To do so in the middle of the World Cup would be seismic and would create a storm, one that Southgate would consider avoidable.
Whether Sterling, Saka, or Mount breaks through will become clear in the next 24 hours, but the two players who will benefit the most if Southgate decides to update their attack are Phil Foden and Jack Grealish.
Starting Foden would appease large sections of the fanbase who have been baffled by the Manchester City striker’s lack of action here in Qatar so far.
Jude Bellingham was excellent against Iran but found it much more difficult against the USA.
Recruiting Foden into the team seems like a logical change. However, it’s important to note that Southgate brought Grealish into the fold before Foden did against the USA.
The England manager likes Grealish’s ability to carry the ball down the field and commit fouls. Given how infrequently England created scoring chances on Friday, set pieces could prove crucial against the Welsh.
In midfield, Southgate may also be drawn to a change. Declan Rice, barring an unexpected decision, should start, but having the comfort of more experience at the West Ham captain’s side is something the national team boss is considering.
Jude Bellingham was a revelation against Iran but found things much more difficult against the USA.
‘We can’t shoot Jude for 90 minutes every game. We have to take care of it,’ Southgate told the media on Friday.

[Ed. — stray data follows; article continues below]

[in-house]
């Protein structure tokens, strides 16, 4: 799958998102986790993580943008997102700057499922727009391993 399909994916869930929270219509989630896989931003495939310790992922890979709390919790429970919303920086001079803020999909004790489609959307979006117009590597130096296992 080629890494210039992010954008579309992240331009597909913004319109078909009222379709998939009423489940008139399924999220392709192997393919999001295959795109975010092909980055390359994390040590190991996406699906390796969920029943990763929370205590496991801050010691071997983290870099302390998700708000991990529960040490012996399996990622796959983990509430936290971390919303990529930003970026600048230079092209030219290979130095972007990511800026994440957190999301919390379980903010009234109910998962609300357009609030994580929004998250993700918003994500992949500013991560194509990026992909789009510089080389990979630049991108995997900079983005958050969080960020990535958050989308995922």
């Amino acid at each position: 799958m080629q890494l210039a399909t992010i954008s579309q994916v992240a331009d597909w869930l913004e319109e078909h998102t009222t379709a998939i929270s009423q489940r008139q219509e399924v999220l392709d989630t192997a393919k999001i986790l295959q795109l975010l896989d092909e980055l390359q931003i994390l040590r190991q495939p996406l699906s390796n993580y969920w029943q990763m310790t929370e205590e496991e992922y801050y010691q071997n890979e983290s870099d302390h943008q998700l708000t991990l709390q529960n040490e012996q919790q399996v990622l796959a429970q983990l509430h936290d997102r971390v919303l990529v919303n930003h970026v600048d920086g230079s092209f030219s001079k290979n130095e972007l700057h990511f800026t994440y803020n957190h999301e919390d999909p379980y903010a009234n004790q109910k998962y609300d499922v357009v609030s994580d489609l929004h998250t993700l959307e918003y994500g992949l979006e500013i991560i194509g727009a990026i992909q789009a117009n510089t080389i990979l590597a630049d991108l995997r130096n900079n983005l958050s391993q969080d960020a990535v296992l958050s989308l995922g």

There have been calls for Phil Foden and Jack Grealish after Friday’s flat screen.
The Borussia Dortmund midfielder’s rotation is not a decision Southgate will take lightly, especially given his popularity at home.
But if Bellingham leaves the team, Southgate would ideally want Kalvin Phillips to partner Rice.
However, the fact that the Manchester City man has played just 54 minutes of football this season means his team would be quite the gamble.
Jordan Henderson could enter if Southgate decides to play in his engine room
Jordan Henderson, who replaced Bellingham against the USA, looks like a safer bet if Southgate decides to play in their engine room.
Bellingham would be unlucky not to play Wales, but there’s certainly logic to any move to rotate the 19-year-old.
Depending on how the game pans out, Southgate will surely consider introducing Phillips and his teammate Kyle Walker.
There was hope that the duo, who made the team by the skin of their teeth after recovering from their respective surgeries, would have played a role in the games against the USA, but circumstances prevented it.
If neither man gets minutes against Wales, we’ll have to question their level of involvement during the relentless playoffs.
The fact that Walker played regular football before the groin operation that put his World Cup appearance under a cloud should mean he is better equipped than Phillips to play any role against Wales.
England’s clean sheet against the Americans indicates that Southgate will select the same defense tomorrow night, but getting minutes on Walker’s legs should be a priority as long as the game goes to plan.